Posted on Wednesday, June 25, 2014

by Naimi Ford, Workforce Development, Thomas Nelson Community College

Workforce WednesdayThe success of veteran transition programs in Virginia should be measured by job placement. Coordination, connection and collaboration, underpinned by communication, will be the best way to use our resources to support the newest generation of veterans according to Secretary of Veterans and Defense Affairs, John Harvey. Harvey spoke at “A Passion to Serve” on Tuesday, June 17th, at the Virginia Peninsula Chamber of Commerce (VPCC) in Hampton.

Sponsored by the Southeast Virginia (SEVA) Rapid Response, of Thomas Nelson Workforce Development, the event was a speakers’ forum on military and veteran engagement and connection on how to best service veterans and get them back to work as quickly as possible. The forum was a collaboration between SEVA Rapid Response, the Chamber, the VPCC Military Affairs Council, and the Peninsula Chapter of the Society for Human Resources Management.

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(l-r) Secretary John Harvey, Admiral, USN, Retired, Secretary of Veterans and Defense Affairs; Curtis Wray, SEVA Rapid Response Coordinator; Felicia Dean, Secretary, Board of Directors of the Peninsula Chapter of Society for Human Resources; Andrew Schwartz, Director of Virginia Values Veterans (V3) Department of Veteran Services; Michael Lawston, President of the Virginia Association of Colleges and Employers (VACE); and Douglas Morfeld, Work and Family Life Coordinator for the Fleet and Family Support Program, Navy Region Mid-Atlantic

“Sequestration is still the law of the land and will continue to be for the next three years,” Harvey said. “Downsizing on the number of active duty soldiers will continue and as a result, we will create more veterans. Virginia already has the highest growing number of vets in the country. We need to do more to capture the talent.”

Organizations that support veterans in the workforce, education, career, transition and additional services were present at the event during which the importance of coordination, connection, collaboration and communication was repeatedly emphasized.

During his address, Harvey encouraged leaders in the room to change the conversation regarding veterans, who are seen in the media as broken. Harvey reminded the audience that veterans are not wounded and damaged because of their service; they are better because of it.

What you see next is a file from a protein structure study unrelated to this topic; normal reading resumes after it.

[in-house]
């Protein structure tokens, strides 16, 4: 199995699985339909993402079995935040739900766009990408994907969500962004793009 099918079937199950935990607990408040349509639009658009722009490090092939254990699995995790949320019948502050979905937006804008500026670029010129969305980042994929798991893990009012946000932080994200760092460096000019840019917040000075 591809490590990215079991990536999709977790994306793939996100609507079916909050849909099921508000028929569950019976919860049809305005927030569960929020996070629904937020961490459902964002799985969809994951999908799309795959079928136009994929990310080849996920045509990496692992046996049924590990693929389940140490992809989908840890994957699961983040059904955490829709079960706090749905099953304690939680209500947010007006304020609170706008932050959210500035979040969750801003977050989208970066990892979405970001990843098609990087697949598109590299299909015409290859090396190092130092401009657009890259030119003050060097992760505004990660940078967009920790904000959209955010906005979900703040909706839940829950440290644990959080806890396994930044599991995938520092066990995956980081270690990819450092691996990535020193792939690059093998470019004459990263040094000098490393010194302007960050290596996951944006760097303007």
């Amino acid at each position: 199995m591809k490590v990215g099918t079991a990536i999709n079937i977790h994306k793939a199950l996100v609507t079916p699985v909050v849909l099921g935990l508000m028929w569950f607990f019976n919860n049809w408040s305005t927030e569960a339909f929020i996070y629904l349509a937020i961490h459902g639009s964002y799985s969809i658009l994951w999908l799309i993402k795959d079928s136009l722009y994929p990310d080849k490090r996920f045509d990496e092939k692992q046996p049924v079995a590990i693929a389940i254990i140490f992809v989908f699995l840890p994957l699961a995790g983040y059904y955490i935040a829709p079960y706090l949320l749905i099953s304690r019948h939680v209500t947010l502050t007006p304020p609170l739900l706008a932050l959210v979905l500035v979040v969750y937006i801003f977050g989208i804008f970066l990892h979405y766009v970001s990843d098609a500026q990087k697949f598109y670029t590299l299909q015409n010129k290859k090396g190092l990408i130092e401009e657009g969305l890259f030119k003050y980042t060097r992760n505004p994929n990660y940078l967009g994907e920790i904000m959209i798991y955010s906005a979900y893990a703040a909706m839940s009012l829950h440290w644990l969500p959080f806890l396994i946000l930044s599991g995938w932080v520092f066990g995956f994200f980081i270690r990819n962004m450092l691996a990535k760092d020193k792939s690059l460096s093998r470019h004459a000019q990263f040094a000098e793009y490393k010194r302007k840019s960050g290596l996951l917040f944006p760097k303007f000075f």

“Veterans are elite employees that will help build your business,” Harvey declared. “We [the military] take them and train the heck out of them. They learn how to work in a team, show up on time and pass drug tests.”

Guest of the forum had an opportunity to hear and interact with Harvey as well as Michael Lawston, President of the Virginia Association of Colleges and Employers (VACE); Douglas Morfeld, Work and Family Life Coordinator for the Fleet and Family Support Program, Navy Region Mid-Atlantic; and Andrew Schwartz, Director of Virginia Values Veterans (V3) Department of Veteran Services.

“I thought the meeting met and set the standard in nature and character of the four tenets Secretary Harvey continuously repeated that as a holistic workforce system, we must communicate, coordinate, collaborate, and connect to effectively help veterans in transition find meaningful employment,” said Curtis Wray, SEVA Rapid Response Coordinator.

Additional information about the Rapid Response Program is available. The Virginia Department of Veterans Services hosts a job board as an informal way for employers to recruit veterans and for veterans to find job leads. 

Virginia's Community Colleges

Created more than 40 years ago, the VCCS is comprised of 23 community colleges located on 40 campuses across the commonwealth. Together, Virginia’s Community Colleges serve more than 405,000 students a year in credit and workforce courses. For more information, please visit www.vccs.edu.

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